Being equipped to serve in the UK Daniel McKinlay (First Year) My wife, Kirsten, and I made the decision last year to come to Moore College and devote time over four years to prepare for full time ministry back in the UK. I had already studied at Cornhill Scotland part time for five years, getting a good grounding in how to handle the Scriptures, as well as working for a church in Edinburgh for three years. Kirsten had studied history and theology at St. Andrews University and was ready to take up work. Our families then wondered what on earth we were doing returning to study full time. The options for theological education in Scotland are either within secular institutions, which are often detached from evangelical ministry, or at Cornhill Scotland, which is a great introduction to theology but is unable to provide the depth of a full degree. There is a small seminary in Edinburgh, the former Free Church College, and encouraging work is happening there; however resources there are limited as there are so few evangelicals in Scotland. It is my hope to complete a full Bachelor of Divinity degree, and Kirsten is doing the one year diploma, thanks to a generous scholarship. The course has been stretching and stimulating so far, with particular focus on the Biblical languages. This confirms our choice to come to Moore, as few institutions are so rigorous when it comes to teaching students Greek and Hebrew. We have particularly appreciated the emphasis on Reformed Theology, and the value the College places on exploring complementarian ministry in the Church. We know that as we draw from the rich theological heritage, and reformed evangelical experience, of both Moore College and the Sydney diocese at large, we will be better equipped to be useful to the Church in the UK.
Being shaped for a unique life and ministry Hugh Jonas (Fourth Year)
”I’m hoping to become a delicious, fragrant sausage! Maybe chorizo, or one of those chicken sausages with nuts—the special ones that cost more than steak, that won first prize at the Royal Show, you know?” This is my most appropriate answer to the question as to why I came to Moore. See, the track I’ve been on, perhaps even conveyor belt, has richly been described as a “sausage factory”. Shaken at university by the need for a personal and living faith now apart from my parents, I was questioned about how I would live my life in light of God’s mercy. I worked in IT for a few years, was trained as a ministry apprentice for two, and then headed for Newtown. Classic. I do admit, on this path of perpetual motion, looking back over one’s shoulder (as sausages do) often reveals that an inertia has directed me. But I maintain the track is worn because it is a good one, and God, in his generous grace, has carried me through quality control, even when my convictions have lagged behind. There are basic shapes and qualities for life as a chief servant; this is why I can prepare and train alongside 100 others at college. But all the while, I hear God speaking to me as an individual, telling of His unique love for me and how it will shape my unique life and ministry. So my wife Jess and I have decided we’re happy to be sausages. We gave birth to our first cocktail frankfurt Daniel in January, praying that one day he might reach full maturity. What a privilege to be shaped and used by God through his word. May we spread the delicious “fragrance of the knowledge of him everywhere… an aroma that brings life” (2Cor 2:14-16).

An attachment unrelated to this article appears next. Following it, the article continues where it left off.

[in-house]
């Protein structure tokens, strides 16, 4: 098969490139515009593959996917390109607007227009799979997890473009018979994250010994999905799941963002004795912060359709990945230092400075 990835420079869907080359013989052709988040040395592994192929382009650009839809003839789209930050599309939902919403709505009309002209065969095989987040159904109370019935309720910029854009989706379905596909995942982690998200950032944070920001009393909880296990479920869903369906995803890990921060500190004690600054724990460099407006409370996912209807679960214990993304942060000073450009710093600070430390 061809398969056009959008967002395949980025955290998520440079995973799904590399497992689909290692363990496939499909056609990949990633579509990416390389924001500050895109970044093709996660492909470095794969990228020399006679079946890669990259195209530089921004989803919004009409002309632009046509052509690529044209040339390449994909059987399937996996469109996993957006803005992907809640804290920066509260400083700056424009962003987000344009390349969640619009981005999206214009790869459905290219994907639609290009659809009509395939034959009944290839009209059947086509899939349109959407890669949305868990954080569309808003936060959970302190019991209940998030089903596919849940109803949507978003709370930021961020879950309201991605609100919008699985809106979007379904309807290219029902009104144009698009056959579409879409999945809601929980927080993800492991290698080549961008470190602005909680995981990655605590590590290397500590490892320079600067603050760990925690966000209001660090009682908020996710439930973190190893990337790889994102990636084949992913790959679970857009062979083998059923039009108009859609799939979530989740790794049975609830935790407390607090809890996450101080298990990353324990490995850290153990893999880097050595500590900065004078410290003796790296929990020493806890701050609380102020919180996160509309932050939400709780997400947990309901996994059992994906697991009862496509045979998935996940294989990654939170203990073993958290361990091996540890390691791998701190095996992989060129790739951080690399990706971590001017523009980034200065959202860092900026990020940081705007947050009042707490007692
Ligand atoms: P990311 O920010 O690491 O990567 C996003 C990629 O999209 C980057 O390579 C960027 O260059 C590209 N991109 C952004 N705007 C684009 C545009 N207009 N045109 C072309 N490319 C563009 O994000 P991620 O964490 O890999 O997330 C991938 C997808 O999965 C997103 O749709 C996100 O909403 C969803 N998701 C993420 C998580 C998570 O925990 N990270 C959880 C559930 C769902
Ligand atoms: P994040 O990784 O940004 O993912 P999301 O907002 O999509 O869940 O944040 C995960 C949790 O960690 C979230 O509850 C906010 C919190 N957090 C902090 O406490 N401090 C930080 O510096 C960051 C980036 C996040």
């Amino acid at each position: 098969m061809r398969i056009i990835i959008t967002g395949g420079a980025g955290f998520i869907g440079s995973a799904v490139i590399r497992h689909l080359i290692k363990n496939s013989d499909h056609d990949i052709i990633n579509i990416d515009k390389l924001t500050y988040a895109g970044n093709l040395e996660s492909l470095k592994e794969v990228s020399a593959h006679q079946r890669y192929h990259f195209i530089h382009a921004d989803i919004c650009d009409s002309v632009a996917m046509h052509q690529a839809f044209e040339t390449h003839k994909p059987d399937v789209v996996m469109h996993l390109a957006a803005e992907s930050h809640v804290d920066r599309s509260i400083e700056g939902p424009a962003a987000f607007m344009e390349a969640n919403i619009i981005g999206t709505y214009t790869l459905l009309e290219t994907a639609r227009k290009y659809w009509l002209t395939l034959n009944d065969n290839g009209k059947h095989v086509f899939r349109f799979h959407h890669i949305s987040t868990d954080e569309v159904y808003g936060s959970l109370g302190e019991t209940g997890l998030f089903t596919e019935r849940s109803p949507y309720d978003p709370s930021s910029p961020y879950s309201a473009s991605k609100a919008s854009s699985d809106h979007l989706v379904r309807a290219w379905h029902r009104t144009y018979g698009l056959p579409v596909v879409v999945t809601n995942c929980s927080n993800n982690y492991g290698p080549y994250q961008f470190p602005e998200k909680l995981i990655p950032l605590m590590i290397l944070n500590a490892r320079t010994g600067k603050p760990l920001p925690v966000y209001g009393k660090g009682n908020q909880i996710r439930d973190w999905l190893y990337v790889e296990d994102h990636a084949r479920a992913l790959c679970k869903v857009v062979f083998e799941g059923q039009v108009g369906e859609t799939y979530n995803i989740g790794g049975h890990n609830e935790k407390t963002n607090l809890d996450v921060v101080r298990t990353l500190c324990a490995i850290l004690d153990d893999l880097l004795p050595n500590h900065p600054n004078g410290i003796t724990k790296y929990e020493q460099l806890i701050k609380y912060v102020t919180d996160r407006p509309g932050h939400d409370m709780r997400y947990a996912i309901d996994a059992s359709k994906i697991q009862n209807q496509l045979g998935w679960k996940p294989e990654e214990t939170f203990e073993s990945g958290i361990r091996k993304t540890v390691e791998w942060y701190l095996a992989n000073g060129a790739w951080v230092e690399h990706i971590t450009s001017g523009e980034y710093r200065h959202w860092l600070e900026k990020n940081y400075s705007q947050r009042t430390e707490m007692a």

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College Mission to Rev Ed Loane, Lectures Schools in Theology and Church History T
he Moore College Chaplaincy team performed skits, sang songs and shared spent a week sharing the good our testimonies. news of Jesus with over 3,000 staff and Rapport was built with the school students at St Luke’s Grammar and community by cooking pancakes for Shore. From preschool to year 12 we students, engaging in handball at lunch had opportunities to proclaim Jesus in and playing other crowd-drawing classrooms, chapel, lunch time groups games such as ‘hit that bin’ and ‘GAC and around the playground. Attack’. The week was also a great The classrooms were the ‘bread encouragement for the Moore team as and butter’ of our mission where we we partnered with two schools who covered topics such as the return of are Christocentric in their philosophy Jesus, the forces of evil in this world, and vision of school education. Our the fulfilment of the Passover, the school mission was a time for many of reliability of the Bible, us to consider our calling into schools knowing God, and the ministry. However, this was merely good news about secondary to sharing the gospel, By God’s grace, Jesus’ death and with the hope that students we witnessed a resurrection. would respond by repentance lost sheep enter into Throughout and faith. By God’s grace, we God’s fold. During our the week we witnessed a lost